Social media undoubtedly has it’s perks. Free advertisement, an endless opportunity for networking, and keeping in touch with long lost friends. But there is an incredibly sinister aspect to constantly staying, “connected.” Social media has negatively altered the way we view ourselves as well as others, and it just keeps getting worse.
The illusion of “perfect lifestyles” make us resent our own lives.
Social media is no longer just about sharing your thoughts and actions among your peers. It’s become a form of self promotion. Establishing a brand, and sharing the lifestyle that you lead.
However fabricated and fraudulent that supposed lifestyle may be, many of these individuals who follow these social media gurus honestly believe that these people lead flawless, exciting lives. To a degree, those who have honed the lifestyle career sentiment seem to have it all figured out. They have achieved ultimate freedom; except that they’ve made their lifestyles into their career and therefore everything they do and say is for show, and none of it is truly authentic.
But despite this disillusioning truth, the abundance of social media superstars make the average person feel as if their lives are not fulfilling,1 and they’re not good enough to acquire such a following.
People are beginning to rate their self worth in terms of likes and follows, as if that actually validates how valuable and interesting they truly are.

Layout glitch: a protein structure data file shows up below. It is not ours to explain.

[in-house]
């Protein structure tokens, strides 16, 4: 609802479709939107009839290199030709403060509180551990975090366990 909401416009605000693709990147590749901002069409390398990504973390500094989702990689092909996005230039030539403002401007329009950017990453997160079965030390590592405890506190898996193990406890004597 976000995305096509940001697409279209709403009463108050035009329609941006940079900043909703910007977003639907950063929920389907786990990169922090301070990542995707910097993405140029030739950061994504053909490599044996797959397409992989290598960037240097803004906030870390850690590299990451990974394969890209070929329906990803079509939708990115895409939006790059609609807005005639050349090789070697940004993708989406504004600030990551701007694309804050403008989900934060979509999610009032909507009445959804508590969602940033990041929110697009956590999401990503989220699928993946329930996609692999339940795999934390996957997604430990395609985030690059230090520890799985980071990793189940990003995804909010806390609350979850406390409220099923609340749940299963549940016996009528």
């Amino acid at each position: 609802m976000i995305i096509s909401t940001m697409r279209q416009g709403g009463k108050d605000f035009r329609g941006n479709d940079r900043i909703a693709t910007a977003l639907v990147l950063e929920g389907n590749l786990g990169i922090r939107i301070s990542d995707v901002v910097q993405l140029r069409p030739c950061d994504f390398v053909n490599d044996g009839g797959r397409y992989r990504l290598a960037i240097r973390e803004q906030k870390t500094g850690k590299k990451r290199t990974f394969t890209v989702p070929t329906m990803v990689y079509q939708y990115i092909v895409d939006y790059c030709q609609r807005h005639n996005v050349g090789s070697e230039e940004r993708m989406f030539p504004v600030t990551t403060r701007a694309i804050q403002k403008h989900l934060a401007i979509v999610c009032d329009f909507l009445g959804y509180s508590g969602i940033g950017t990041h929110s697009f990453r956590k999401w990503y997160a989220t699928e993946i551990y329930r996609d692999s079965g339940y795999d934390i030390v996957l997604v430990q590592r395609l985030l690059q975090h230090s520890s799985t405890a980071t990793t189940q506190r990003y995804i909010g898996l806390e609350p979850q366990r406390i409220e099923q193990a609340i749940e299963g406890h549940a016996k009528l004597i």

We judge the value of other people based on their following.
Millenials especially put a very strong emphasis on the importance of a social media following,2 and how they perceive their peers. I have actually heard individuals between the age of 18-24 say, “They have to have at least ten-thousand followers before I’d even consider dating them.” And mean it.
I have to wonder, are they even slightly aware that they are lusting after a false ideal? With the abundance of picture altering apps, allowing the most average of individuals to airbrush their mediocre pictures to a stunning, flawless perception of themselves?
On social media, people have the freedom to only show people only what they want them to see. Many of these “perfect” posts require lots of careful planning, timing, and coordination. People spend hours trying to take that perfect picture, to give it that effortless image that so many strive for. Studies have shown that many of these individuals leading “perfect” lifestyles are actually incredibly stressed and suffer from anxiety and depression.
Many online business…
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